Literature, particularly fictional works, compel the reader to ‘brood upon’ and ‘dwell with’ the story. Similarly, personal accounts—whether delivered in a novel, autobiography, or memoir—are imbued with humanity and immediacy, making them relevant and purposeful (Penson, 2011). They create an emotional resonance and enhance reader’s capacity to reflect on what other people are thinking and feeling (Darbyshire, 2006). Stories invite readers to enter into imagined worlds, travelling through time and across distance; helping us understand what it is to be old or young, male or female, black or white. A well-written literary work presents multiple perspectives and world views and frees us from the constraints of self, our assumptions and our biases. At the same time, it introduces us to the psychology of characters, their relationships and their introspective dialogues (Forna, 2018). Appreciating the nuance, symbolism and deeper layers of meaning in a story can promote emotional engagement and cause readers to care deeply about an issue (McAllister, Lasater, Stone & Levett-Jones, 2015). One of the great powers of literature is that it allows us to walk [for a while] in ‘other people’s shoes’, and at the same time causes us to reflect on our own situations, beliefs, behaviours and prejudices (Stone & Levett-Jones, 2014).
A body of healthcare research supports the assertion that literature improves aesthetic knowledge and promotes empathic imagination and perspective taking (Saunders & Kowalski, 2015). Stories, as a teaching and learning medium, capture the learner’s attention, heighten their awareness of emotional issues, and develop their reflective skills. Good literary works do more than provide a story; they enhance understanding of the lived experience of people who may be very different from ourselves, and they improve the capacity for responding to others with unconditional positive regard (Stebnicki, 2007).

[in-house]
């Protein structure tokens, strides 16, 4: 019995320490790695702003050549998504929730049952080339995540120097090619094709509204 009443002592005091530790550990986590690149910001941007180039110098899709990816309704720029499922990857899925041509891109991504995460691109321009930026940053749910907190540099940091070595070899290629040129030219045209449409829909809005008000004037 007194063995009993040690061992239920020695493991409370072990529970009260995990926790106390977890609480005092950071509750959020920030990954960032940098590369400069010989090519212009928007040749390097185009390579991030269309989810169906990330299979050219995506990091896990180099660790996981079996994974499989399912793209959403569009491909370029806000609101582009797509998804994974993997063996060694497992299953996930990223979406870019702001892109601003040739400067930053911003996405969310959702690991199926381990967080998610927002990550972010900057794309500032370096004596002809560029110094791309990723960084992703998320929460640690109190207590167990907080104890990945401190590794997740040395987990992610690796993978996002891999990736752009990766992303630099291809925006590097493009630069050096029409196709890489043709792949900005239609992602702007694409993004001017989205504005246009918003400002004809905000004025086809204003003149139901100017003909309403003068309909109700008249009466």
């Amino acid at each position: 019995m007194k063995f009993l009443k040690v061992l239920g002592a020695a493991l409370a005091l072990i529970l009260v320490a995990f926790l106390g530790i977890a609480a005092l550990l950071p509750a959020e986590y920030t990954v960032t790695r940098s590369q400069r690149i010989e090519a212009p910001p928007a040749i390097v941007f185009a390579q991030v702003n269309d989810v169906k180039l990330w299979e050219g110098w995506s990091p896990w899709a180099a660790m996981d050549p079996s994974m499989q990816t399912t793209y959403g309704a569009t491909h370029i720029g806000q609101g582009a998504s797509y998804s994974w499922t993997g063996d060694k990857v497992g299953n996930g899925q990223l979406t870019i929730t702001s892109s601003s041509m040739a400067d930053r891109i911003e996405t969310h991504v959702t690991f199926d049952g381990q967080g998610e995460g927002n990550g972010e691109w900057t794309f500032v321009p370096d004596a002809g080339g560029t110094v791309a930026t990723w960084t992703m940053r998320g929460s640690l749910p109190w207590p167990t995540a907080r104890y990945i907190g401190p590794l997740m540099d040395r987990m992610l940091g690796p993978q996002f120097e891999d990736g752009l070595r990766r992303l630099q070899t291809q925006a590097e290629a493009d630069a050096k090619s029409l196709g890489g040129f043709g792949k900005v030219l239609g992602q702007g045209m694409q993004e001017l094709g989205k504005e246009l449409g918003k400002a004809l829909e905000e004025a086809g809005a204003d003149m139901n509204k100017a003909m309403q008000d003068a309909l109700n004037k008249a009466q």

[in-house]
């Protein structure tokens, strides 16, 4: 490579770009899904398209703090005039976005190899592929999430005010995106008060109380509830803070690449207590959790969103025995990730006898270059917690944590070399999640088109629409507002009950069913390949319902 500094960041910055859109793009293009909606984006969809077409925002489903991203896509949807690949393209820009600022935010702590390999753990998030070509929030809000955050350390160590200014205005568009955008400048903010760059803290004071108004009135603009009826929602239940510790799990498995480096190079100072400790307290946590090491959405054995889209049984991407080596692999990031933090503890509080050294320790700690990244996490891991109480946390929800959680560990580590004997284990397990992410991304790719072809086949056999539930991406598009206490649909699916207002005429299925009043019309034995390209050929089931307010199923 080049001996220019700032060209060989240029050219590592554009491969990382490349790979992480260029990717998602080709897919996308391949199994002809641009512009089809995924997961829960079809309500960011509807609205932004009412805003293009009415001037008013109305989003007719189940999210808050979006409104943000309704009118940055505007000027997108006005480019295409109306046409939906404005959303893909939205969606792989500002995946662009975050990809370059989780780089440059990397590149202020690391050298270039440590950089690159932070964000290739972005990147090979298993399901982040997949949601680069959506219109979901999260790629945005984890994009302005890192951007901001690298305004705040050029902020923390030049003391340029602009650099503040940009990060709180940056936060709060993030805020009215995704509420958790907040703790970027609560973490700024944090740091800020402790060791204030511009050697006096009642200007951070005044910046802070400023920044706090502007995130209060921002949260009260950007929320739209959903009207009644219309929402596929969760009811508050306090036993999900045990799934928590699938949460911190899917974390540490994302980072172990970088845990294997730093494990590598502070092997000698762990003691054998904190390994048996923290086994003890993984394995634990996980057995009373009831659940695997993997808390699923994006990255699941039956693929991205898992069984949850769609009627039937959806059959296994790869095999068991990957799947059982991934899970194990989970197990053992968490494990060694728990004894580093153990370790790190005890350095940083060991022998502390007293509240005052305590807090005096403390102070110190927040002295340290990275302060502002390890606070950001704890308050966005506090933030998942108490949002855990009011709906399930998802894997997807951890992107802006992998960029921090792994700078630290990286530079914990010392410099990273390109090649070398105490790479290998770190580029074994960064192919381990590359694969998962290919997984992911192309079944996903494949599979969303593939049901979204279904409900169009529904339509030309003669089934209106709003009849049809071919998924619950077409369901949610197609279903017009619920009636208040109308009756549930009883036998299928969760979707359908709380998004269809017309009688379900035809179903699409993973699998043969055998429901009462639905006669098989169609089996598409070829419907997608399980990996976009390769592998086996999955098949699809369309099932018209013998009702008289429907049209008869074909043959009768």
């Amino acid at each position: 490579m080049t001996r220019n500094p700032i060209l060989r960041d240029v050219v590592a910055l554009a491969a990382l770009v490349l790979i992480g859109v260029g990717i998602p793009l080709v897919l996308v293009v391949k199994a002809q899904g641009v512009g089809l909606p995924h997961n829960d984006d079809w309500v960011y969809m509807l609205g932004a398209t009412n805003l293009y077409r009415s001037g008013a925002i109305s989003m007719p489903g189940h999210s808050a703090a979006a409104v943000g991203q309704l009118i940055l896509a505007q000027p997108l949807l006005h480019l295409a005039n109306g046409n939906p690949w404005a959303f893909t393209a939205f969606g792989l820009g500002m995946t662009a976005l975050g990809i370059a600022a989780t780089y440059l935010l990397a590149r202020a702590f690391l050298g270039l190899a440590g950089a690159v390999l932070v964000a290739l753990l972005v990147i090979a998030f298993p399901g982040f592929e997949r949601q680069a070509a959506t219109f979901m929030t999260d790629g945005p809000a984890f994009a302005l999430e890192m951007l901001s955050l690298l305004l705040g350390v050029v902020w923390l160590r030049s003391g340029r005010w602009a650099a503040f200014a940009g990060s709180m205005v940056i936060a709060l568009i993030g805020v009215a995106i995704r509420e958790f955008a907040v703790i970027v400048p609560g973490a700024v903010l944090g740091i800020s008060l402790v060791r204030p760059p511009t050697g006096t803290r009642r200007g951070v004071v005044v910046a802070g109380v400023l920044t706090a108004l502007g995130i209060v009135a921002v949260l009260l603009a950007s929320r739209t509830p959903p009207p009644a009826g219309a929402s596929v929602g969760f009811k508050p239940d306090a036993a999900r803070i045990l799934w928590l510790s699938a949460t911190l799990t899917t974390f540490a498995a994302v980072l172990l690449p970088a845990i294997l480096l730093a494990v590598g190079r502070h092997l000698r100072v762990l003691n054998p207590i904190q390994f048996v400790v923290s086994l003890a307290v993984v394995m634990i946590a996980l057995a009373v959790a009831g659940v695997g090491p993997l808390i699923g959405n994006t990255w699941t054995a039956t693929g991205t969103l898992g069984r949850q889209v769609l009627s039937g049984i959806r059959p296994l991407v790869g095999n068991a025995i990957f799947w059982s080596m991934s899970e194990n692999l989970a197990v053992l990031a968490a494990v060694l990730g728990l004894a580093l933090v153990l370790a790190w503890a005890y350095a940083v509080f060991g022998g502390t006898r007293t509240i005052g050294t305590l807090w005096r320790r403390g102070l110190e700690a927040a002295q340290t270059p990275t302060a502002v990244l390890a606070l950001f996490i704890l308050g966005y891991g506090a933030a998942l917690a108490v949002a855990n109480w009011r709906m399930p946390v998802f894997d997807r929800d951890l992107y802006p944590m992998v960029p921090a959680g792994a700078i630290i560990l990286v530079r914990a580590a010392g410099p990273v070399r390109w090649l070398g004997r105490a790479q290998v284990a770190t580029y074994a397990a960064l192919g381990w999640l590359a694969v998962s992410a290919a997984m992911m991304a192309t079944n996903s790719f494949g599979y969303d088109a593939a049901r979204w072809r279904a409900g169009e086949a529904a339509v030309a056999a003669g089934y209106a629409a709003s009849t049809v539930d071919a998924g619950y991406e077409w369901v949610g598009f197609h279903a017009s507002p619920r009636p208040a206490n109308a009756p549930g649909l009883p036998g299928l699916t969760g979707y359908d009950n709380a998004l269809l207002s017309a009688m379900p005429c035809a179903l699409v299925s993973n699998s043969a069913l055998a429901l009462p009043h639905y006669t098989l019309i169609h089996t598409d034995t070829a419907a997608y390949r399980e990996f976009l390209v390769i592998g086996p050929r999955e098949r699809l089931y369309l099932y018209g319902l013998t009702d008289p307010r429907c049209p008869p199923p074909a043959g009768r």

Patient experience book clubs (see https://medhum.med.nyu.edu/magazine/?p=11733) have emerged as strategies to help healthcare professionals to reflect on the meaning of empathy and how it informs their practice. In healthcare education, book clubs (see Butell, O’Donovan, Doughty Taylor, 2004) can provide opportunities for learners to engage with the narrative of health and human experience, rather than just the clinical problem (Penson, 2011). The use of literature in this way help students develop empathy and qualities such as dignity and respect. When the use of an entire book is not practical, book chapters and excerpts can also be used in creative ways to enhance students’ capacity to pause, think, reflect, and reconsider their world views.
There is sometimes a perception among educators that it is difficult to integrate content drawn from humanities and narrative sources into more mainstream (and often overflowing) curricula. However, it is likely that if such learning were consistently valued alongside clinical skills and content, it would not replace scientific approaches and knowledge but would complement it in meaningful and powerful ways (Penson, 2011).
Butell, S. O’Donovan, P. & Doughty Taylor, J. (2004). Instilling the value of reading literature through student-led book discussion groups. Journal of Nursing Education. 43(1),40-44.
Darbyshire, P. (2006). Understanding caring through arts and humanities: a medical/nursing humanities approach to promoting alternative experiences of thinking and learning. Journal of Advanced Nursing. 19, 856-863.
Forna, A. (2018). Selective empathy: Stories and the power of narrative. Puterbaugh Essay Series. Accessed September 2018: https://www.worldliteraturetoday.org/2017/november/selective-empathy-stories-and-power-narrative-aminatta-forna
McAllister, M., Lasater, K., Stone, T. & Levett-Jones, T. (2015). The reading room: Exploring the use of literature as a strategy for integrating threshold concepts into nursing curricula. Nurse Education in Practice. 15(6), 549-555.
Penson, W. (2011). Using book clubs in higher education. Hektoen International Journal, 3(3).
Saunders, M. & Kowalski, S. (2015). Using poetry writing and sharing to promote student empathy and caring. Holistic Nursing Practice, 29(6), 381-384.
Stebnicki, (2007). Empathy fatigue: healing the mind, body and spirit of professional counsellors. American Journal of Psychiatric Rehabilitation. 10, 317-338.
Stone, T. & Levett-Jones, T. (2014). A comparison of three types of stimulus material in undergraduate mental health nursing education. Nurse Education Today. 34, 586-591.